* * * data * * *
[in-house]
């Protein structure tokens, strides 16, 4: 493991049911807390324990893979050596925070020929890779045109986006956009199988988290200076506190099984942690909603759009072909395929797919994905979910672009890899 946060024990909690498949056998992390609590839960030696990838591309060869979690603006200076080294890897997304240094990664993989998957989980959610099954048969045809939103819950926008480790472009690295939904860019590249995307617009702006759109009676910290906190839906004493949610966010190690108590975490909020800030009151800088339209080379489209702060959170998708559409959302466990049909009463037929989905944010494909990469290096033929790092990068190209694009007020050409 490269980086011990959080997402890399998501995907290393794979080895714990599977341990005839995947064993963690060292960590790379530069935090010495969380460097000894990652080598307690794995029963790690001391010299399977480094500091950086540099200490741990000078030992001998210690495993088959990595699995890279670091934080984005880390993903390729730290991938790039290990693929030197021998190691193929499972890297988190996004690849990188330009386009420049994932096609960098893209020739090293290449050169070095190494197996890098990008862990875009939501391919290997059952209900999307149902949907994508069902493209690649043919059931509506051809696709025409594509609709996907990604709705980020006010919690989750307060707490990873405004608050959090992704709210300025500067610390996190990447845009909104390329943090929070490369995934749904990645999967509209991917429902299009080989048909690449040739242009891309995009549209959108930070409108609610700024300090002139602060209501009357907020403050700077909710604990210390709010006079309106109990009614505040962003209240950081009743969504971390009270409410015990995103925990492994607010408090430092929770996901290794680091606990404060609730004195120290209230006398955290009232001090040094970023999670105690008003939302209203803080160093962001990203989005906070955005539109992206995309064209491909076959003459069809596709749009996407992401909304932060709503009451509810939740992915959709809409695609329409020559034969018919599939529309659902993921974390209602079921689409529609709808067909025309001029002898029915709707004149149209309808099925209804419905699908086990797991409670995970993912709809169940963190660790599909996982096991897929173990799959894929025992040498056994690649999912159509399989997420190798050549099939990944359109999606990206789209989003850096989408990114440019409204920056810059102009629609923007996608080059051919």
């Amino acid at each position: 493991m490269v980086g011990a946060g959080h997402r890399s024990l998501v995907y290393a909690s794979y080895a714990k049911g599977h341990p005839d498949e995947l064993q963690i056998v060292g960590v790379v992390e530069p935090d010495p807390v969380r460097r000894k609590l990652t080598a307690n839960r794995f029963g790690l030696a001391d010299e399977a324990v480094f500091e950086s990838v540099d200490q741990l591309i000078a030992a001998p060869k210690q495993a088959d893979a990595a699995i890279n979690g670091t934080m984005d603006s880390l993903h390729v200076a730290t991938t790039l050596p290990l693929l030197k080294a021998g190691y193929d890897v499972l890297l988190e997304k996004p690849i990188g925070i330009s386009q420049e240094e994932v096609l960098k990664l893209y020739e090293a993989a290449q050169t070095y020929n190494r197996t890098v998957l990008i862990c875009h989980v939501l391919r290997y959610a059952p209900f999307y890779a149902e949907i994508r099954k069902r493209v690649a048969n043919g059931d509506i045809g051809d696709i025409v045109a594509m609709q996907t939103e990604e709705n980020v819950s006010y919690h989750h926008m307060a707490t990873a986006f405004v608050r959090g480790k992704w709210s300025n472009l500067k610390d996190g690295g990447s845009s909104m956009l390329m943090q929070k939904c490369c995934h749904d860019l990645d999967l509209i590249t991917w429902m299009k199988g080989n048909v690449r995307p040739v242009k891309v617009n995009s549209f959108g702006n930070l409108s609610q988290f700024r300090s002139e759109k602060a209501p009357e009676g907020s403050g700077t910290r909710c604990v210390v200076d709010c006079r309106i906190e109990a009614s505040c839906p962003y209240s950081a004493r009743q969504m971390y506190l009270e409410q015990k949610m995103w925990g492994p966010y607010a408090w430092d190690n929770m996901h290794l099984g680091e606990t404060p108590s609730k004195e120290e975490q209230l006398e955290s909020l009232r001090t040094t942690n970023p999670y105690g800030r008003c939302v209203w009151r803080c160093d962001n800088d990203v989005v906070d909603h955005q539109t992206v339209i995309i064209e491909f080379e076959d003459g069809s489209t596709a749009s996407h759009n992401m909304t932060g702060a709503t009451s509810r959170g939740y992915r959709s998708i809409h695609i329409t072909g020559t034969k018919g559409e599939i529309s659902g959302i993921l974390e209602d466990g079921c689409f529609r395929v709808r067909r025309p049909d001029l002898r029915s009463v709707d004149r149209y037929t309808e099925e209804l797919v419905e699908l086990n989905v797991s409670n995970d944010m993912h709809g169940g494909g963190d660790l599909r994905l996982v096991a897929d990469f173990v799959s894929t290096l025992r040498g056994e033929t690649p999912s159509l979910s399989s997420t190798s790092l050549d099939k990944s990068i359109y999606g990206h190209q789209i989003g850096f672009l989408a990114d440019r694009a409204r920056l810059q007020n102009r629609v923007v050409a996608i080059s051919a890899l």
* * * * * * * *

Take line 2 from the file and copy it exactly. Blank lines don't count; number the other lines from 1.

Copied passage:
């Protein structure tokens, strides 16, 4: 493991049911807390324990893979050596925070020929890779045109986006956009199988988290200076506190099984942690909603759009072909395929797919994905979910672009890899 946060024990909690498949056998992390609590839960030696990838591309060869979690603006200076080294890897997304240094990664993989998957989980959610099954048969045809939103819950926008480790472009690295939904860019590249995307617009702006759109009676910290906190839906004493949610966010190690108590975490909020800030009151800088339209080379489209702060959170998708559409959302466990049909009463037929989905944010494909990469290096033929790092990068190209694009007020050409 490269980086011990959080997402890399998501995907290393794979080895714990599977341990005839995947064993963690060292960590790379530069935090010495969380460097000894990652080598307690794995029963790690001391010299399977480094500091950086540099200490741990000078030992001998210690495993088959990595699995890279670091934080984005880390993903390729730290991938790039290990693929030197021998190691193929499972890297988190996004690849990188330009386009420049994932096609960098893209020739090293290449050169070095190494197996890098990008862990875009939501391919290997059952209900999307149902949907994508069902493209690649043919059931509506051809696709025409594509609709996907990604709705980020006010919690989750307060707490990873405004608050959090992704709210300025500067610390996190990447845009909104390329943090929070490369995934749904990645999967509209991917429902299009080989048909690449040739242009891309995009549209959108930070409108609610700024300090002139602060209501009357907020403050700077909710604990210390709010006079309106109990009614505040962003209240950081009743969504971390009270409410015990995103925990492994607010408090430092929770996901290794680091606990404060609730004195120290209230006398955290009232001090040094970023999670105690008003939302209203803080160093962001990203989005906070955005539109992206995309064209491909076959003459069809596709749009996407992401909304932060709503009451509810939740992915959709809409695609329409020559034969018919599939529309659902993921974390209602079921689409529609709808067909025309001029002898029915709707004149149209309808099925209804419905699908086990797991409670995970993912709809169940963190660790599909996982096991897929173990799959894929025992040498056994690649999912159509399989997420190798050549099939990944359109999606990206789209989003850096989408990114440019409204920056810059102009629609923007996608080059051919």